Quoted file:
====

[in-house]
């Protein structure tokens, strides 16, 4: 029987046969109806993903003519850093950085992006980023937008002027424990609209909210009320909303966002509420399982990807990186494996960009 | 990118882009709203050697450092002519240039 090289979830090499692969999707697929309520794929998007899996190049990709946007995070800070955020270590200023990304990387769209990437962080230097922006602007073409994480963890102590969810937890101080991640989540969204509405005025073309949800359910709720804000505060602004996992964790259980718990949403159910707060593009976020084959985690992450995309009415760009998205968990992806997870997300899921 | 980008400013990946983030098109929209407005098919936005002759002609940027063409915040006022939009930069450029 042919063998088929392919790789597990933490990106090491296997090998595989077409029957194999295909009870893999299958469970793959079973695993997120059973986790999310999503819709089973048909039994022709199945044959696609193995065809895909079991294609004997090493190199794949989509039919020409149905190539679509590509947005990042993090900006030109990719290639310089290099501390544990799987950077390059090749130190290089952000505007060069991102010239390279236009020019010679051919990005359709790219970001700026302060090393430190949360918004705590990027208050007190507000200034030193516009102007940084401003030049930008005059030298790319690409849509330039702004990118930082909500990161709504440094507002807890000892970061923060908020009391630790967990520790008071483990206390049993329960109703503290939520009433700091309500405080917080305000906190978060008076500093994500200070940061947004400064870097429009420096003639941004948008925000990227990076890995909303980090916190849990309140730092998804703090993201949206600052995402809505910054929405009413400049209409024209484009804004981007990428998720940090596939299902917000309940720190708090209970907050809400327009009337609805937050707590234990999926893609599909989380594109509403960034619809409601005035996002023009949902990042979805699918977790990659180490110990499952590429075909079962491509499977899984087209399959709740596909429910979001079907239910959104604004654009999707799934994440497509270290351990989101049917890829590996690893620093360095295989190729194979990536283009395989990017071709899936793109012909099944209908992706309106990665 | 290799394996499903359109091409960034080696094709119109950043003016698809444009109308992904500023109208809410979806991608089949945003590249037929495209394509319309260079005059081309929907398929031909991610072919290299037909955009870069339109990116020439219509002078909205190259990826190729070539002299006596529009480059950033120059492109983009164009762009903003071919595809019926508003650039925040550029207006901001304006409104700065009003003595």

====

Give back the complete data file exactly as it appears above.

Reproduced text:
[in-house]
């Protein structure tokens, strides 16, 4: 029987046969109806993903003519850093950085992006980023937008002027424990609209909210009320909303966002509420399982990807990186494996960009 | 990118882009709203050697450092002519240039 090289979830090499692969999707697929309520794929998007899996190049990709946007995070800070955020270590200023990304990387769209990437962080230097922006602007073409994480963890102590969810937890101080991640989540969204509405005025073309949800359910709720804000505060602004996992964790259980718990949403159910707060593009976020084959985690992450995309009415760009998205968990992806997870997300899921 | 980008400013990946983030098109929209407005098919936005002759002609940027063409915040006022939009930069450029 042919063998088929392919790789597990933490990106090491296997090998595989077409029957194999295909009870893999299958469970793959079973695993997120059973986790999310999503819709089973048909039994022709199945044959696609193995065809895909079991294609004997090493190199794949989509039919020409149905190539679509590509947005990042993090900006030109990719290639310089290099501390544990799987950077390059090749130190290089952000505007060069991102010239390279236009020019010679051919990005359709790219970001700026302060090393430190949360918004705590990027208050007190507000200034030193516009102007940084401003030049930008005059030298790319690409849509330039702004990118930082909500990161709504440094507002807890000892970061923060908020009391630790967990520790008071483990206390049993329960109703503290939520009433700091309500405080917080305000906190978060008076500093994500200070940061947004400064870097429009420096003639941004948008925000990227990076890995909303980090916190849990309140730092998804703090993201949206600052995402809505910054929405009413400049209409024209484009804004981007990428998720940090596939299902917000309940720190708090209970907050809400327009009337609805937050707590234990999926893609599909989380594109509403960034619809409601005035996002023009949902990042979805699918977790990659180490110990499952590429075909079962491509499977899984087209399959709740596909429910979001079907239910959104604004654009999707799934994440497509270290351990989101049917890829590996690893620093360095295989190729194979990536283009395989990017071709899936793109012909099944209908992706309106990665 | 290799394996499903359109091409960034080696094709119109950043003016698809444009109308992904500023109208809410979806991608089949945003590249037929495209394509319309260079005059081309929907398929031909991610072919290299037909955009870069339109990116020439219509002078909205190259990826190729070539002299006596529009480059950033120059492109983009164009762009903003071919595809019926508003650039925040550029207006901001304006409104700065009003003595």